**Abstract:****Anwesha Mukherjee**, University of Surrey, United Kingdom

**Title:**A combinatorial multiple winner contest with package designer preferences

**We introduce a multiple winner contest in which players, located on a pre-specified graph, expend costly effort, and a fixed number of adjacent players are selected as winners by applying a lottery contest success function to the summed efforts from all possible fixed-size connected subgraphs induced by the players. We formalize the generic best response for such a contest for any arbitrary (connected) network and discuss equilibrium properties for certain regular and irregular networks.**

**Abstract:****Carlos Pereira dos Santos**, CEAFEL-UL & ISEL, Portugal

**Title:**Extended Combinatorial Game Theory: the effect of the terminal move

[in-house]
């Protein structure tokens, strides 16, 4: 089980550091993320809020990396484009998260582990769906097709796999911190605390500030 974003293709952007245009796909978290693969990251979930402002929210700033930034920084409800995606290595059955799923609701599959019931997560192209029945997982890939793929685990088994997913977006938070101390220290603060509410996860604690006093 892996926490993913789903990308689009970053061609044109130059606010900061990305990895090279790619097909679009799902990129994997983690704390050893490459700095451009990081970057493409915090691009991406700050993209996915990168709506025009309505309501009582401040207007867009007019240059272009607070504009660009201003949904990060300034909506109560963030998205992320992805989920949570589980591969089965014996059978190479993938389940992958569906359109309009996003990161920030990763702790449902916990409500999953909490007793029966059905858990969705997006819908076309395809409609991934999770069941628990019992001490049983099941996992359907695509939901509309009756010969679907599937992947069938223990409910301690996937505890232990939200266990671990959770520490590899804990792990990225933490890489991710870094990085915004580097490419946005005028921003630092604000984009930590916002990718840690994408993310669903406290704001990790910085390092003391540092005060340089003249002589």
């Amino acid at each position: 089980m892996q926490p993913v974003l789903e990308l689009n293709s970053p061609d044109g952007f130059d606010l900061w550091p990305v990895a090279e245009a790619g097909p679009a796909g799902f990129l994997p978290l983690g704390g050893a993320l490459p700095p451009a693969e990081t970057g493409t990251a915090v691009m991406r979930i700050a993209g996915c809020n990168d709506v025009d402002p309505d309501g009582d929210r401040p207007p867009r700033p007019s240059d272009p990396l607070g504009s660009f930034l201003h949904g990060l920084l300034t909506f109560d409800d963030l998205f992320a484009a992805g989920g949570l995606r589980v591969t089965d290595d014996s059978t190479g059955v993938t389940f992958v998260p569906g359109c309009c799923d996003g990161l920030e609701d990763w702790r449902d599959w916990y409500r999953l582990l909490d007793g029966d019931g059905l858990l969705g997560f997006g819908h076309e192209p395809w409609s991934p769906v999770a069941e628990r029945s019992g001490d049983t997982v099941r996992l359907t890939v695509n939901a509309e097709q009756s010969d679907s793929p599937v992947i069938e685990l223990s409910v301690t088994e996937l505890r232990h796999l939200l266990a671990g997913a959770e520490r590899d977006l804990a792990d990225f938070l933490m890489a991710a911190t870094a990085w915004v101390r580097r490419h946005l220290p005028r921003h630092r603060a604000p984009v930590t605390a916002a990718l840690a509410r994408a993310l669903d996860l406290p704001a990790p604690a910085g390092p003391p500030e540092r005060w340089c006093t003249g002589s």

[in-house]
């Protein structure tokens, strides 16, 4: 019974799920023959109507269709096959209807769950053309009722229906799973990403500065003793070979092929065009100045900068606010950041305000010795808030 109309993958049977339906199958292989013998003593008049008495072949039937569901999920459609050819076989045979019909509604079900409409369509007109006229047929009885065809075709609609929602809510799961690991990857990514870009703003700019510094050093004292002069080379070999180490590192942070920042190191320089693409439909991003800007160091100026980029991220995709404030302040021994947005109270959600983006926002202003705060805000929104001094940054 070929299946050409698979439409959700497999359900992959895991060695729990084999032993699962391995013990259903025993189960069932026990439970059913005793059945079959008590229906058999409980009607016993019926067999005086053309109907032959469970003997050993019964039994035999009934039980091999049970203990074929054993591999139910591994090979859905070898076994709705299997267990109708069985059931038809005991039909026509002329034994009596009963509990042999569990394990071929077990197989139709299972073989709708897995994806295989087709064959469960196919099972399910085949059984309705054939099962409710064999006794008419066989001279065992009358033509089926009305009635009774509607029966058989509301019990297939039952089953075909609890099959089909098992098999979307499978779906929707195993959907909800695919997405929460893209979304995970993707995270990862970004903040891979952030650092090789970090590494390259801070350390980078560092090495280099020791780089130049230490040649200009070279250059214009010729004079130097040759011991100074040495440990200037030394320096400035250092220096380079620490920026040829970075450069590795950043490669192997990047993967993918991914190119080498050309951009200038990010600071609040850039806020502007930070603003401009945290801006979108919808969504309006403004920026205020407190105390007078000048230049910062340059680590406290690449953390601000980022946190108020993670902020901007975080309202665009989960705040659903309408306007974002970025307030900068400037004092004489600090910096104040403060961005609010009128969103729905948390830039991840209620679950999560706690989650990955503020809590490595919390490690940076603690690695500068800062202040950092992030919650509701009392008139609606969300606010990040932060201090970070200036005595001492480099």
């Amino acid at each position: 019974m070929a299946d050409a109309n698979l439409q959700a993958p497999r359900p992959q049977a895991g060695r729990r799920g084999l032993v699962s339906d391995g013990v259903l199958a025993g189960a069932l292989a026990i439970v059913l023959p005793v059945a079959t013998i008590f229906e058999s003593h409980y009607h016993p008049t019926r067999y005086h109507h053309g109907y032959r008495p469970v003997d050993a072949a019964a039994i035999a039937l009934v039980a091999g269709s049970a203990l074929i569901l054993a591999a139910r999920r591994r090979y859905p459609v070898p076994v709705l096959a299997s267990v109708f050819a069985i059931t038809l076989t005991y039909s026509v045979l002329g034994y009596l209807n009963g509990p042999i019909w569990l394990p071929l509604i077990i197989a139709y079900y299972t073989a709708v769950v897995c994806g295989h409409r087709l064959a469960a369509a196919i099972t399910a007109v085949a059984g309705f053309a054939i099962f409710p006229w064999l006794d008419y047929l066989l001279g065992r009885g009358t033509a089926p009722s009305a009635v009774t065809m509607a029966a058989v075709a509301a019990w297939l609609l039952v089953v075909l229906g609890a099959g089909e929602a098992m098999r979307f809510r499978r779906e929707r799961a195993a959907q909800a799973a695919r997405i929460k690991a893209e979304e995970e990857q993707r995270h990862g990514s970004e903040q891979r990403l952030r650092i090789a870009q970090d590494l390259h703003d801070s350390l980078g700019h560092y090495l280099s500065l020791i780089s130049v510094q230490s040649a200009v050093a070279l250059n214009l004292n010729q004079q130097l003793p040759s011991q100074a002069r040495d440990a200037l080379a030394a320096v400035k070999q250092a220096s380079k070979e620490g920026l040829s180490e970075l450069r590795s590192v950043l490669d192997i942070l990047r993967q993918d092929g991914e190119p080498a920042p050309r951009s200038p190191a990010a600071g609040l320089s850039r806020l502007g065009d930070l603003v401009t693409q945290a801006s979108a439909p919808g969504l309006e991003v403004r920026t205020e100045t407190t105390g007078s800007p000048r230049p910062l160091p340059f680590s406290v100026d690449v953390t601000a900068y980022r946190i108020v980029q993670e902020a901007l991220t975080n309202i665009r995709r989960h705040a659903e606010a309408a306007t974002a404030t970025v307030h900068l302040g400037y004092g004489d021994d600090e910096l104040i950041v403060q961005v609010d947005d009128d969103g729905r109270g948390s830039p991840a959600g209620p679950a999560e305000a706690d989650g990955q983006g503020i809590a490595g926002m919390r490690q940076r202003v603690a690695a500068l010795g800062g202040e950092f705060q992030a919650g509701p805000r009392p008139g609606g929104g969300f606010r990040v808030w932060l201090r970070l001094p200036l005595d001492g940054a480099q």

**About disjunctive short sum, John Conway wrote the following: The compound game ends as soon as any one of the component games has ended (ONAG, 1976). In fact, this rule is directly related to the idea of terminal moves: moves that imply the end of the play, even if the players still have available options. The end of a component, the capture of a piece (e.g., chess king), a specific goal, are examples of terminal rules related to terminal moves. The game values of terminal moves should be infnite. It is necessary to consider the extended game line in exactly the same way we can consider the extended real number line (with infinities). But an understanding of the algebra is mandatory (game comparison, disjunctive sum, inverses). Success in this task will allow better research on disjunctive short sum of classic Combinatorial Game Theory (e.g., ATARI GO), and better approaches for scoring combinatorial rulesets (e.g. DOTS & BOXES). We will discuss and exemplify some problems behind this idea.**